Conservationists attempt to save Colombia’s magnolia tree from extinction


Some claim that in East Texas, we suffer from magnolia mania. With its elegant white leaves, the Magnoliacea is depicted in art, fabric, wedding bouquets, and there’s even a town named after this tree that dwarfs my home along with oak and pecan.

Colombia joins a long list of countries that can proudly claim to have this genus – but sadly – as the bark of the Magnolia Colombiana is coveted for its valuable timber, this sub-tropical tree is on the verge of extinction. Known locally as Almanegra de Gautapenis, the tree was named after a town in Eastern Antioquia – Gautapé – home to a large lake and one of the department’s most-visited natural wonders, El Peñol.

The Almanegra grows in three specific regions of the central cordillera, from Tolima in the south, up the Magdalena valley and eastern foothills of the Oriente Antioqueño. The tree also grows at a specific altitude: between 1,800 and 2,000 meters above sea level.

My love for wildlife has resulted in many outings enjoying the Colombian forest alongside dedicated botanists, forest managers, bird guides, researchers and individuals who simply love to explore wild, untamed places. As a concerned environmentalist, the Magnolia Guatapensis has seen its numbers deplete to such an extent, that in all of Colombia, there may only be several hundred left standing. Logging is the magnolia’s biggest threat, and across Antioquia there is a thriving market for the tree’s bark and hardwood, which is used in construction and for furniture.

Unlike the magnolias that grow in Japan and China, which resemble more of a shrub, the Guatapensis can grow up to 30 meters, and its broad canopy is home to many sub tropical birds, including the green parrotlet.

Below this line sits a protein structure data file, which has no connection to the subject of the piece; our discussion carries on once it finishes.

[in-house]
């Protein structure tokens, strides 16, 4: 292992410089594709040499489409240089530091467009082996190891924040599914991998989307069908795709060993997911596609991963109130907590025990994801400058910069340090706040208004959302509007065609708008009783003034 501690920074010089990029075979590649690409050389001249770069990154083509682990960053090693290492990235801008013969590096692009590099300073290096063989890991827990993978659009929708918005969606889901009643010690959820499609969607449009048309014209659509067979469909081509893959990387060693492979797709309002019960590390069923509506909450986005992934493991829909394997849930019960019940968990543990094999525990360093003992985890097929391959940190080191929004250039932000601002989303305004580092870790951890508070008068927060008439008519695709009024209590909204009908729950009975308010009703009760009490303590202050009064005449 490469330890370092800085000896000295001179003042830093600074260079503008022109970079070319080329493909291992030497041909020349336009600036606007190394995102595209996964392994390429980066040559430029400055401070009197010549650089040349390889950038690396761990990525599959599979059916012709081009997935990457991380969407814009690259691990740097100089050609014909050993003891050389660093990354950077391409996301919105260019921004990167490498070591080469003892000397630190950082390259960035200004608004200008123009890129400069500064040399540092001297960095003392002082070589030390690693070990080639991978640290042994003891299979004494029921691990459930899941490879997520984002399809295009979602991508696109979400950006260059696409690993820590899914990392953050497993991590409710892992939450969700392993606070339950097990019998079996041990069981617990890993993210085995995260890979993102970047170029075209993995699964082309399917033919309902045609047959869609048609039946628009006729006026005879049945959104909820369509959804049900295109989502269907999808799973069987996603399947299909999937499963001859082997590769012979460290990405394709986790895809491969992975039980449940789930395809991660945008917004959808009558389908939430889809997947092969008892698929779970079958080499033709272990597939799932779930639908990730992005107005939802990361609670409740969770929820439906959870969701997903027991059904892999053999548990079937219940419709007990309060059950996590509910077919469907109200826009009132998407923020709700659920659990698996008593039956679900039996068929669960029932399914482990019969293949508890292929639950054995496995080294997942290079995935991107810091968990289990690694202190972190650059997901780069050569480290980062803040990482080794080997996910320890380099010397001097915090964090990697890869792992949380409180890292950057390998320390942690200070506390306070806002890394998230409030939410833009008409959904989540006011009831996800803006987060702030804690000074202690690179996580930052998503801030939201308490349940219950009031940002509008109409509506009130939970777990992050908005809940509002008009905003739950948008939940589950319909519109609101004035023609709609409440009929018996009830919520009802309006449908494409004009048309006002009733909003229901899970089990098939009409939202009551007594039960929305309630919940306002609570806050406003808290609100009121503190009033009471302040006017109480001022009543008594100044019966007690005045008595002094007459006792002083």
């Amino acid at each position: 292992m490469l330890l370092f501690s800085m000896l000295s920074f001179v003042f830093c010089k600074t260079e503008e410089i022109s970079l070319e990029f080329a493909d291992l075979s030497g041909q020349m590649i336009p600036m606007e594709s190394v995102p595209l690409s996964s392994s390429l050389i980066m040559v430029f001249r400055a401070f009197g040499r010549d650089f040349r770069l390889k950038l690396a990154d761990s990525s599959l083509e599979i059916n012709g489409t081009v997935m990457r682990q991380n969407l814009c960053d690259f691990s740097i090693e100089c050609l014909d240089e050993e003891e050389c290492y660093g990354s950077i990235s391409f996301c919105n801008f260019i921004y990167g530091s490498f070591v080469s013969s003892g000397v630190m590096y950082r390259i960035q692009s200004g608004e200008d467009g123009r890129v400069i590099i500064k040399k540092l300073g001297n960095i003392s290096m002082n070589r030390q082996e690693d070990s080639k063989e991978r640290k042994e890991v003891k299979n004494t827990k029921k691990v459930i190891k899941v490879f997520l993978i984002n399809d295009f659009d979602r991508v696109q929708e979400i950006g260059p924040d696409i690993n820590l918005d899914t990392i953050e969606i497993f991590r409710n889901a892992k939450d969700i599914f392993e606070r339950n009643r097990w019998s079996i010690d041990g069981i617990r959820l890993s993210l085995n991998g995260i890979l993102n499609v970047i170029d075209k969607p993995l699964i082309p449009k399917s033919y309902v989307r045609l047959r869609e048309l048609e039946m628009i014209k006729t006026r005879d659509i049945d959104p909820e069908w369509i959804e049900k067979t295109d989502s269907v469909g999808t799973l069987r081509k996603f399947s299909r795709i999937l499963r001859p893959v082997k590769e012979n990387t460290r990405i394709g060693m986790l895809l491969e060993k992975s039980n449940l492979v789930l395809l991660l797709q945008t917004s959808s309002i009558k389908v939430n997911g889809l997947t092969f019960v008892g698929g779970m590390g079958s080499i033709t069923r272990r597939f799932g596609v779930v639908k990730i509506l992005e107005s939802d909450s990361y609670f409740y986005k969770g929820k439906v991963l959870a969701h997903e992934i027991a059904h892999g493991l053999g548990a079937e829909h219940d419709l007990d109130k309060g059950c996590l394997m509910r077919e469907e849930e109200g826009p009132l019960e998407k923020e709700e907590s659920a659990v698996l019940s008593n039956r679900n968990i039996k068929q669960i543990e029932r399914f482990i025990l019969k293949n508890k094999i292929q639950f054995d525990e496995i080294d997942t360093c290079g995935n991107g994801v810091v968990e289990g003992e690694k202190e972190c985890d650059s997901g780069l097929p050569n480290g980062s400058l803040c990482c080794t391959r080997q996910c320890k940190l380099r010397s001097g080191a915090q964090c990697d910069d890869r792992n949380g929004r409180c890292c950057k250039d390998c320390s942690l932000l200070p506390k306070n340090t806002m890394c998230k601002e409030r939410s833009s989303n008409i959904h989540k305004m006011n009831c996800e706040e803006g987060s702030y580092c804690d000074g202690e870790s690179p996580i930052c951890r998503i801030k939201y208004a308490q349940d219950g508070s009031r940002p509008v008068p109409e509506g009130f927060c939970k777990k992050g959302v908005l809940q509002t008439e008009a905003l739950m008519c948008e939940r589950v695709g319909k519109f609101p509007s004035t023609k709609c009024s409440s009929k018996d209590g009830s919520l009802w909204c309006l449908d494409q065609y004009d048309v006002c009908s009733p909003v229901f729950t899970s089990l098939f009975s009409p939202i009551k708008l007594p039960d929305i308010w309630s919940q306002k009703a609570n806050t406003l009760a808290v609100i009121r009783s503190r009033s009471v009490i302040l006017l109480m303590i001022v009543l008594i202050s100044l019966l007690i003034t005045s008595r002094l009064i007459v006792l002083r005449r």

The Almanegra has been destroyed at a rapid pace in the past few years as land is cleared for intensive agriculture and cattle farming. Increased demand for fine woods has encouraged logging in the foothills of Antioquia, and many trees are also lost to flooding as result of mega infrastructure, such as when the Urra dam near Ituango was being built, one of 13 hydroelectric projects in the department.

The International Union for Conservation of Nature (IUCN) listed the Magnolia Guatapensis on their Red List as a “critically endangered. As the world’s authority on the conservation status of biological species, the IUCN added the Colombian magnolia in 1998, and since then, the devastation to this species continues. But SalvaMontes Colombia Corporation, a non-profit alliance whose mission is conservation, protection and improvement of the environment in Colombia, has concentrated its first efforts on documenting the number of Almanegra trees and purchasing land where the largest patches of trees still exist.

The organization currently owns 350 hectares as a private reserve so that this threatened species can have a chance to be removed eventually from the Red List.

Thanks to an increase in donations, SalvaMontes started a nursery of magnolia seedlings, but the process of collecting and storing before planting is not an easy one. During rainy season in April, many of the buds are aborted before becoming a flower, and the fruit formation of the few remaining can take up to five months.

Seed harvest occurs in September, also during a period of increased rains causing humid conditions that increase the odds of the seeds developing a fungus that destroys the germination process if left on the ground for a few days. So it is best to gather the seeds while they are still on the flowers, which means climbing up these very tall trees when the bark is wet and slippery.

The collected seeds are stored in sawdust immediately until they can be inspected and sorted, then macerated by soaking in cold water for 24 hours to remove a fuzzy coating. Previous studies have proven that the seeds are sensitive to dehydration, rendering storage not successful. Therefore, they must be sowed within 17 hours after soaking. Germination of fresh seeds starts within two months of planting, with strong seedlings completed 20 days later.

Listening to the excitement and passion for this project, I am overwhelmed at the daunting task SalvaMontes has embraced, and by a small group of concerned environmentalists. In April 2017, SalvaMontes received a grant from the Fundación Magnolios to purchase an additional 40 hectares of land.

The organization’s next project involves designing a public awareness campaign encouraging others to join their effort to conserve the rare and magnificent magnolia. In doing so, one natural treasure in our rich biodiversity, could be pulled back from the brink of extinction.


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